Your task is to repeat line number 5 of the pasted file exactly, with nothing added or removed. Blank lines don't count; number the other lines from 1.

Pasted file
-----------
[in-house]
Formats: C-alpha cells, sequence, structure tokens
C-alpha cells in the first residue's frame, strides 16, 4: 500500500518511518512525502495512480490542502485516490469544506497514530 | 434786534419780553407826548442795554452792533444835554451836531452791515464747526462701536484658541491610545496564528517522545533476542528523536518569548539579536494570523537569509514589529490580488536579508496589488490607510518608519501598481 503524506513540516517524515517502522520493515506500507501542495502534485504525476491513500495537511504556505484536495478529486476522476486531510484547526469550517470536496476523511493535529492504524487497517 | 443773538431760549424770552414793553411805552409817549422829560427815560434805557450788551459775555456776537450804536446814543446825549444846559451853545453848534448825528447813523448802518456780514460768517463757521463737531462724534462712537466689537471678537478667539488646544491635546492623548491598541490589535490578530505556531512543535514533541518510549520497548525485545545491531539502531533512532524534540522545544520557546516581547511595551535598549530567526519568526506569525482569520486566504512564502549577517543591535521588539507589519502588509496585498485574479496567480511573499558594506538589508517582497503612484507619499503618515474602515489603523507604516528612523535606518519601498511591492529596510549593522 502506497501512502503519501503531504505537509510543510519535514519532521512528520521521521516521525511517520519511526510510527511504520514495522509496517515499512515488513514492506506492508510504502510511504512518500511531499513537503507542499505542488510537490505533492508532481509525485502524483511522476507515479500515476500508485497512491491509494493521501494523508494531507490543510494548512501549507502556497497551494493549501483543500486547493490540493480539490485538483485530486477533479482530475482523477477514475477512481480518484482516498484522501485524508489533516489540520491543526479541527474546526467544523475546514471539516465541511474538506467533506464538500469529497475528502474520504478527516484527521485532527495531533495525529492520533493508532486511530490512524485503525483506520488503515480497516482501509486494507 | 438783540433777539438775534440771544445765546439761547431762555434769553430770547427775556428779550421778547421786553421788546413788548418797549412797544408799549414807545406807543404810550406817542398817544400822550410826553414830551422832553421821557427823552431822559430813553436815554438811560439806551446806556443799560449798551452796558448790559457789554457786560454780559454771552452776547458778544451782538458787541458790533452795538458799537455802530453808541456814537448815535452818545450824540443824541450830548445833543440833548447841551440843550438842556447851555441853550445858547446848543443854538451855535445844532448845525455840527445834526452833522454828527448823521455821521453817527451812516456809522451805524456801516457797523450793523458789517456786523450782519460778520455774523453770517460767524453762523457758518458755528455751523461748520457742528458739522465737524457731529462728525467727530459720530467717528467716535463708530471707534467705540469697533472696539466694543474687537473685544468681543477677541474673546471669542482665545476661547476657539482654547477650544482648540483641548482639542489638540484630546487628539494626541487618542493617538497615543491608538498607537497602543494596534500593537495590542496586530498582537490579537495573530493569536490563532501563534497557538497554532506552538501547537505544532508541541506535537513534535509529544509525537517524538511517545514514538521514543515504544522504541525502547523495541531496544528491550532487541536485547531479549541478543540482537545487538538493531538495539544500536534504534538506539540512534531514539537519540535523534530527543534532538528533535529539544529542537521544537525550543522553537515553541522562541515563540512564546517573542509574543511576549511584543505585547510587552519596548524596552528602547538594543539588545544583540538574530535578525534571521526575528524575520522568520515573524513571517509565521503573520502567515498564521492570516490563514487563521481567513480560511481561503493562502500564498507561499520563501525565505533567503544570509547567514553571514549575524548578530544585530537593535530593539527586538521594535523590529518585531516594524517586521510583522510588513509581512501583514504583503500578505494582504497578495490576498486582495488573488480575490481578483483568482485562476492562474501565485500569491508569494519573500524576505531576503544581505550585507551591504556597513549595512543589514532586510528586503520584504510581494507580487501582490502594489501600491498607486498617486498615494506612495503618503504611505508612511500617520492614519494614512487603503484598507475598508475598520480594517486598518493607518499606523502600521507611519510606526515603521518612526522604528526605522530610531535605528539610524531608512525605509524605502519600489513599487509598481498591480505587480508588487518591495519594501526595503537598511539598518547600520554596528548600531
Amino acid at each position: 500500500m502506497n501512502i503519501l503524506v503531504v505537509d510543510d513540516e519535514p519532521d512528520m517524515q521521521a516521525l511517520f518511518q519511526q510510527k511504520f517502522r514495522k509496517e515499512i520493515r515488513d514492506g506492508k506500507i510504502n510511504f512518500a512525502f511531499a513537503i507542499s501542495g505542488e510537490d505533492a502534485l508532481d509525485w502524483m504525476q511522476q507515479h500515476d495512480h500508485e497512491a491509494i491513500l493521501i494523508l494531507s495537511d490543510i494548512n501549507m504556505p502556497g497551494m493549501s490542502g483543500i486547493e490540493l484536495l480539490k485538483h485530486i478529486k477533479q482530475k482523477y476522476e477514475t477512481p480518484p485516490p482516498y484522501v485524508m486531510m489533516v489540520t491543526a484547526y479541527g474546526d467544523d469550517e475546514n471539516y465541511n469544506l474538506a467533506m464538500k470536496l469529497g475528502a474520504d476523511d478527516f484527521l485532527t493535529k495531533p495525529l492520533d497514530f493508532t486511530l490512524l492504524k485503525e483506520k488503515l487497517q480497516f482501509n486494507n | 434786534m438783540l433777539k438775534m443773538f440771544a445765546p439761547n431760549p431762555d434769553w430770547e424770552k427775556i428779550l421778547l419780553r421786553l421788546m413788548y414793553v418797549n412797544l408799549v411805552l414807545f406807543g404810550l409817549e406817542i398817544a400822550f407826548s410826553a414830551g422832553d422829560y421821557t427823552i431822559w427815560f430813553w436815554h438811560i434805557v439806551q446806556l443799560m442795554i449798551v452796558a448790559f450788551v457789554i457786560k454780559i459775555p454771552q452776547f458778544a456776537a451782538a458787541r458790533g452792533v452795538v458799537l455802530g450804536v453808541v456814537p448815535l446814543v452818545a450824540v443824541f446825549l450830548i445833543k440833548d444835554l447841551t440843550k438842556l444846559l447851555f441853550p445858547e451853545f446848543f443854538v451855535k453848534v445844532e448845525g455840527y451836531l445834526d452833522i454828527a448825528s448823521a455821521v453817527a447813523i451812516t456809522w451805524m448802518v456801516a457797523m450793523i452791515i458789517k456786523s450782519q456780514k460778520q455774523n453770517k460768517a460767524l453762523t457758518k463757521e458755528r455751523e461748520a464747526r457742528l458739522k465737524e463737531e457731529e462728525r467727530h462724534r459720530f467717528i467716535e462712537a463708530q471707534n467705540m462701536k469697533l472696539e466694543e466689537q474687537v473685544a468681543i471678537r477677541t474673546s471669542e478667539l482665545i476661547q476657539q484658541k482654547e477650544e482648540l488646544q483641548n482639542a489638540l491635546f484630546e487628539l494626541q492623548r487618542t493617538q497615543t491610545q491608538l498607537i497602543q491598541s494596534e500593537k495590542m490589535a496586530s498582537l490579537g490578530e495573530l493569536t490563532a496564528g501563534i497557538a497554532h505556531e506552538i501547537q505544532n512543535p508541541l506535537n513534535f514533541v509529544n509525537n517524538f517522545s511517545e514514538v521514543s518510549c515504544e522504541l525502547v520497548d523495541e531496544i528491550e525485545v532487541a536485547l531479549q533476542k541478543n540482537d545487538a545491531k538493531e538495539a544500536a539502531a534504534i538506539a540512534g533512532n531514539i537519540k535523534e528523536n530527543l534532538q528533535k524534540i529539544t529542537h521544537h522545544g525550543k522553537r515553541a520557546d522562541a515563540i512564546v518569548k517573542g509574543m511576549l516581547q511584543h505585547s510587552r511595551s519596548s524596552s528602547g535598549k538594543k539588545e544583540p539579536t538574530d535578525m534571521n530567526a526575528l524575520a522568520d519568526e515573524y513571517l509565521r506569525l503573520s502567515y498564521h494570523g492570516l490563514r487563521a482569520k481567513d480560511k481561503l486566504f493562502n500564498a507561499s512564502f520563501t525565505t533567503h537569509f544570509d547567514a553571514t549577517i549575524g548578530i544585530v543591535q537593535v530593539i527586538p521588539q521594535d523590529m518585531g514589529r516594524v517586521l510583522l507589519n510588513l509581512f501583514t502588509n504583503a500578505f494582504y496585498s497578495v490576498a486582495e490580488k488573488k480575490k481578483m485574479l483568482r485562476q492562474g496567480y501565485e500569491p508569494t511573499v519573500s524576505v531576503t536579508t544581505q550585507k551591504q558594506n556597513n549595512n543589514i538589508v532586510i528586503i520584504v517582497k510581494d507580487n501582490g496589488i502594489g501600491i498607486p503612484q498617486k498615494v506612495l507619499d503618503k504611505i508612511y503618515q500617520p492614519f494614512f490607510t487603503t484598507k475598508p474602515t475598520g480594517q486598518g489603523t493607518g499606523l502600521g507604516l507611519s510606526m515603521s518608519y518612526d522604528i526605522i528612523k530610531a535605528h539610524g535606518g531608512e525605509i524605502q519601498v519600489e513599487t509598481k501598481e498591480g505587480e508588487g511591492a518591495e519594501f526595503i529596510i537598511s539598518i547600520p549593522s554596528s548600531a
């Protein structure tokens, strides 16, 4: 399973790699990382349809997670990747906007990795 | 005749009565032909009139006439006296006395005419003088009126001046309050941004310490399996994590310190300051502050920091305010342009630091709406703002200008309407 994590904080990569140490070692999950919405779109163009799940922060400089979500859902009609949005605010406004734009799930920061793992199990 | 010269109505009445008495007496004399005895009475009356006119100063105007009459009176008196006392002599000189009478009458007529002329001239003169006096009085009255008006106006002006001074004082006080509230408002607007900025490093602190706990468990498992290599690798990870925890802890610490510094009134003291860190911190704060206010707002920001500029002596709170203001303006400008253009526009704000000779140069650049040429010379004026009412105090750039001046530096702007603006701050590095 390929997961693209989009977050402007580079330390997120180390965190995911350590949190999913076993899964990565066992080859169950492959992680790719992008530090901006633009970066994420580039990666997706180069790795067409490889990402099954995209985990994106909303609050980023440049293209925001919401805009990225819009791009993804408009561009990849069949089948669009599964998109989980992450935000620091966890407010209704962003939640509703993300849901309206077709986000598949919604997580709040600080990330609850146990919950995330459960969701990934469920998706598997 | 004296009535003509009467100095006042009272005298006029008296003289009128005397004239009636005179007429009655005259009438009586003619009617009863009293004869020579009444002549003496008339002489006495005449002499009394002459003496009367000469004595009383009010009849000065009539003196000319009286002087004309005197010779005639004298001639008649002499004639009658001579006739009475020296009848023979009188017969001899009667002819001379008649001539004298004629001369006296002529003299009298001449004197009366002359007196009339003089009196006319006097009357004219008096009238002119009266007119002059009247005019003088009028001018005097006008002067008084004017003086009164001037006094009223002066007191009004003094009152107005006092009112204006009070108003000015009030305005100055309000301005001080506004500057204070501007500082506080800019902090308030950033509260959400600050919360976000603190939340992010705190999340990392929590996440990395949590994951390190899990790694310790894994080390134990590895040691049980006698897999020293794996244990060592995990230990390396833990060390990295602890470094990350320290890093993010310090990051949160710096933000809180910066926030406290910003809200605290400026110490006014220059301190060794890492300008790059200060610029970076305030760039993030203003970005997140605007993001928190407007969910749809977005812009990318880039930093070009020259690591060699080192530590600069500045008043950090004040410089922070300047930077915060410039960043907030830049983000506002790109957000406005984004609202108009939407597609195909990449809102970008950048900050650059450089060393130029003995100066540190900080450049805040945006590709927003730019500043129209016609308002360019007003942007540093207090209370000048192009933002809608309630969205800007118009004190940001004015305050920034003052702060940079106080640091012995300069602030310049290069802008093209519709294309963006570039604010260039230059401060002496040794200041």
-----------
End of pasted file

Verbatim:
């Protein structure tokens, strides 16, 4: 399973790699990382349809997670990747906007990795 | 005749009565032909009139006439006296006395005419003088009126001046309050941004310490399996994590310190300051502050920091305010342009630091709406703002200008309407 994590904080990569140490070692999950919405779109163009799940922060400089979500859902009609949005605010406004734009799930920061793992199990 | 010269109505009445008495007496004399005895009475009356006119100063105007009459009176008196006392002599000189009478009458007529002329001239003169006096009085009255008006106006002006001074004082006080509230408002607007900025490093602190706990468990498992290599690798990870925890802890610490510094009134003291860190911190704060206010707002920001500029002596709170203001303006400008253009526009704000000779140069650049040429010379004026009412105090750039001046530096702007603006701050590095 390929997961693209989009977050402007580079330390997120180390965190995911350590949190999913076993899964990565066992080859169950492959992680790719992008530090901006633009970066994420580039990666997706180069790795067409490889990402099954995209985990994106909303609050980023440049293209925001919401805009990225819009791009993804408009561009990849069949089948669009599964998109989980992450935000620091966890407010209704962003939640509703993300849901309206077709986000598949919604997580709040600080990330609850146990919950995330459960969701990934469920998706598997 | 004296009535003509009467100095006042009272005298006029008296003289009128005397004239009636005179007429009655005259009438009586003619009617009863009293004869020579009444002549003496008339002489006495005449002499009394002459003496009367000469004595009383009010009849000065009539003196000319009286002087004309005197010779005639004298001639008649002499004639009658001579006739009475020296009848023979009188017969001899009667002819001379008649001539004298004629001369006296002529003299009298001449004197009366002359007196009339003089009196006319006097009357004219008096009238002119009266007119002059009247005019003088009028001018005097006008002067008084004017003086009164001037006094009223002066007191009004003094009152107005006092009112204006009070108003000015009030305005100055309000301005001080506004500057204070501007500082506080800019902090308030950033509260959400600050919360976000603190939340992010705190999340990392929590996440990395949590994951390190899990790694310790894994080390134990590895040691049980006698897999020293794996244990060592995990230990390396833990060390990295602890470094990350320290890093993010310090990051949160710096933000809180910066926030406290910003809200605290400026110490006014220059301190060794890492300008790059200060610029970076305030760039993030203003970005997140605007993001928190407007969910749809977005812009990318880039930093070009020259690591060699080192530590600069500045008043950090004040410089922070300047930077915060410039960043907030830049983000506002790109957000406005984004609202108009939407597609195909990449809102970008950048900050650059450089060393130029003995100066540190900080450049805040945006590709927003730019500043129209016609308002360019007003942007540093207090209370000048192009933002809608309630969205800007118009004190940001004015305050920034003052702060940079106080640091012995300069602030310049290069802008093209519709294309963006570039604010260039230059401060002496040794200041």